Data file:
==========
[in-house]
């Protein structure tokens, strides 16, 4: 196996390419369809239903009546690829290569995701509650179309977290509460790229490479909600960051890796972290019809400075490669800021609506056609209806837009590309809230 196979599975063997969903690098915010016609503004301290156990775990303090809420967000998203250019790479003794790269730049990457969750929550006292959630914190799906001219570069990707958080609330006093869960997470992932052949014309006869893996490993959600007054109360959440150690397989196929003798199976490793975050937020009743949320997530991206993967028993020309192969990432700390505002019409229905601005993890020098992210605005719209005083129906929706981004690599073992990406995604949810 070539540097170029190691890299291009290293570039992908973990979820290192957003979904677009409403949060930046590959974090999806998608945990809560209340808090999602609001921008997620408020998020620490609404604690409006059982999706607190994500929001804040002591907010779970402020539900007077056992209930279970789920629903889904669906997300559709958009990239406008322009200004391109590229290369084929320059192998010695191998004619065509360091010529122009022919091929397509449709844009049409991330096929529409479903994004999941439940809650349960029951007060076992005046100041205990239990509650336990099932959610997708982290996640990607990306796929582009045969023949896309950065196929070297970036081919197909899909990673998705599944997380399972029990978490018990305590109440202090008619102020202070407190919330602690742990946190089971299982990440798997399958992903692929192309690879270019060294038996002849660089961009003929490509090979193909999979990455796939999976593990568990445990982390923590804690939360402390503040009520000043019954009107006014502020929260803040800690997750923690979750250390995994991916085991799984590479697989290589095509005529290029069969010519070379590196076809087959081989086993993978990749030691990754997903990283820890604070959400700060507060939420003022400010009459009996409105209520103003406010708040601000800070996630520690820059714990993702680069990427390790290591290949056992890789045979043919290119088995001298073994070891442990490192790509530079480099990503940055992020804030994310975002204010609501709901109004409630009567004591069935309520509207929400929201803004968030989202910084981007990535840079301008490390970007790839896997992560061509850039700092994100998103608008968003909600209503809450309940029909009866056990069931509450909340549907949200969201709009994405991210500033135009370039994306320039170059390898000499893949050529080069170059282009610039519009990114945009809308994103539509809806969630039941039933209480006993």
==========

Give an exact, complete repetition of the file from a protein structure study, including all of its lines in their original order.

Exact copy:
[in-house]
């Protein structure tokens, strides 16, 4: 196996390419369809239903009546690829290569995701509650179309977290509460790229490479909600960051890796972290019809400075490669800021609506056609209806837009590309809230 196979599975063997969903690098915010016609503004301290156990775990303090809420967000998203250019790479003794790269730049990457969750929550006292959630914190799906001219570069990707958080609330006093869960997470992932052949014309006869893996490993959600007054109360959440150690397989196929003798199976490793975050937020009743949320997530991206993967028993020309192969990432700390505002019409229905601005993890020098992210605005719209005083129906929706981004690599073992990406995604949810 070539540097170029190691890299291009290293570039992908973990979820290192957003979904677009409403949060930046590959974090999806998608945990809560209340808090999602609001921008997620408020998020620490609404604690409006059982999706607190994500929001804040002591907010779970402020539900007077056992209930279970789920629903889904669906997300559709958009990239406008322009200004391109590229290369084929320059192998010695191998004619065509360091010529122009022919091929397509449709844009049409991330096929529409479903994004999941439940809650349960029951007060076992005046100041205990239990509650336990099932959610997708982290996640990607990306796929582009045969023949896309950065196929070297970036081919197909899909990673998705599944997380399972029990978490018990305590109440202090008619102020202070407190919330602690742990946190089971299982990440798997399958992903692929192309690879270019060294038996002849660089961009003929490509090979193909999979990455796939999976593990568990445990982390923590804690939360402390503040009520000043019954009107006014502020929260803040800690997750923690979750250390995994991916085991799984590479697989290589095509005529290029069969010519070379590196076809087959081989086993993978990749030691990754997903990283820890604070959400700060507060939420003022400010009459009996409105209520103003406010708040601000800070996630520690820059714990993702680069990427390790290591290949056992890789045979043919290119088995001298073994070891442990490192790509530079480099990503940055992020804030994310975002204010609501709901109004409630009567004591069935309520509207929400929201803004968030989202910084981007990535840079301008490390970007790839896997992560061509850039700092994100998103608008968003909600209503809450309940029909009866056990069931509450909340549907949200969201709009994405991210500033135009370039994306320039170059390898000499893949050529080069170059282009610039519009990114945009809308994103539509809806969630039941039933209480006993």